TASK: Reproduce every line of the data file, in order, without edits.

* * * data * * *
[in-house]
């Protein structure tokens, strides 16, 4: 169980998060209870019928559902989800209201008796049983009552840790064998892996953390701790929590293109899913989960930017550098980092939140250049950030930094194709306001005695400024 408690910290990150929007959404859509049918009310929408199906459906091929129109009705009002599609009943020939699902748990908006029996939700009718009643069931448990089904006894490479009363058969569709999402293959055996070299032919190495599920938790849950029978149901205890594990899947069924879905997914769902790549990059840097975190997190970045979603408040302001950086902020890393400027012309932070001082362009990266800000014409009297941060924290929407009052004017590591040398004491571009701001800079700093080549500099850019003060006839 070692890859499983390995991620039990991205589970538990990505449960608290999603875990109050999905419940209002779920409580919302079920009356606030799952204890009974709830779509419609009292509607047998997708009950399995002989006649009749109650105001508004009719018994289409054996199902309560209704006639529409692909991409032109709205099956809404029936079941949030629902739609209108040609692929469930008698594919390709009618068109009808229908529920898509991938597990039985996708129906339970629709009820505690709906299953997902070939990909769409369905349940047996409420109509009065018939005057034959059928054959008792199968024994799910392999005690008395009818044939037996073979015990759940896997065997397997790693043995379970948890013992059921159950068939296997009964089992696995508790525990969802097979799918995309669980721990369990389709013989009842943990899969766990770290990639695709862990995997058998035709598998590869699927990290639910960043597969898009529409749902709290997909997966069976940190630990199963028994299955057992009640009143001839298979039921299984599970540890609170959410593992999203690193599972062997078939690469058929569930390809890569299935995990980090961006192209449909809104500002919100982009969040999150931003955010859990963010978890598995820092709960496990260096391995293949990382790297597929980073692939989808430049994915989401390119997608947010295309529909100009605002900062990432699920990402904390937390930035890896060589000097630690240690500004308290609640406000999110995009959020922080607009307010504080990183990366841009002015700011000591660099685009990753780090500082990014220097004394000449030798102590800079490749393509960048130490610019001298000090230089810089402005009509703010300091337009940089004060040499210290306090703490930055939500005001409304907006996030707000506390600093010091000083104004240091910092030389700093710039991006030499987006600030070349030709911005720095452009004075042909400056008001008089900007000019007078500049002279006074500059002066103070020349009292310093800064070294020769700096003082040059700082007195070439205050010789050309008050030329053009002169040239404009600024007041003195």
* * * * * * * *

[in-house]
């Protein structure tokens, strides 16, 4: 169980998060209870019928559902989800209201008796049983009552840790064998892996953390701790929590293109899913989960930017550098980092939140250049950030930094194709306001005695400024 408690910290990150929007959404859509049918009310929408199906459906091929129109009705009002599609009943020939699902748990908006029996939700009718009643069931448990089904006894490479009363058969569709999402293959055996070299032919190495599920938790849950029978149901205890594990899947069924879905997914769902790549990059840097975190997190970045979603408040302001950086902020890393400027012309932070001082362009990266800000014409009297941060924290929407009052004017590591040398004491571009701001800079700093080549500099850019003060006839 070692890859499983390995991620039990991205589970538990990505449960608290999603875990109050999905419940209002779920409580919302079920009356606030799952204890009974709830779509419609009292509607047998997708009950399995002989006649009749109650105001508004009719018994289409054996199902309560209704006639529409692909991409032109709205099956809404029936079941949030629902739609209108040609692929469930008698594919390709009618068109009808229908529920898509991938597990039985996708129906339970629709009820505690709906299953997902070939990909769409369905349940047996409420109509009065018939005057034959059928054959008792199968024994799910392999005690008395009818044939037996073979015990759940896997065997397997790693043995379970948890013992059921159950068939296997009964089992696995508790525990969802097979799918995309669980721990369990389709013989009842943990899969766990770290990639695709862990995997058998035709598998590869699927990290639910960043597969898009529409749902709290997909997966069976940190630990199963028994299955057992009640009143001839298979039921299984599970540890609170959410593992999203690193599972062997078939690469058929569930390809890569299935995990980090961006192209449909809104500002919100982009969040999150931003955010859990963010978890598995820092709960496990260096391995293949990382790297597929980073692939989808430049994915989401390119997608947010295309529909100009605002900062990432699920990402904390937390930035890896060589000097630690240690500004308290609640406000999110995009959020922080607009307010504080990183990366841009002015700011000591660099685009990753780090500082990014220097004394000449030798102590800079490749393509960048130490610019001298000090230089810089402005009509703010300091337009940089004060040499210290306090703490930055939500005001409304907006996030707000506390600093010091000083104004240091910092030389700093710039991006030499987006600030070349030709911005720095452009004075042909400056008001008089900007000019007078500049002279006074500059002066103070020349009292310093800064070294020769700096003082040059700082007195070439205050010789050309008050030329053009002169040239404009600024007041003195």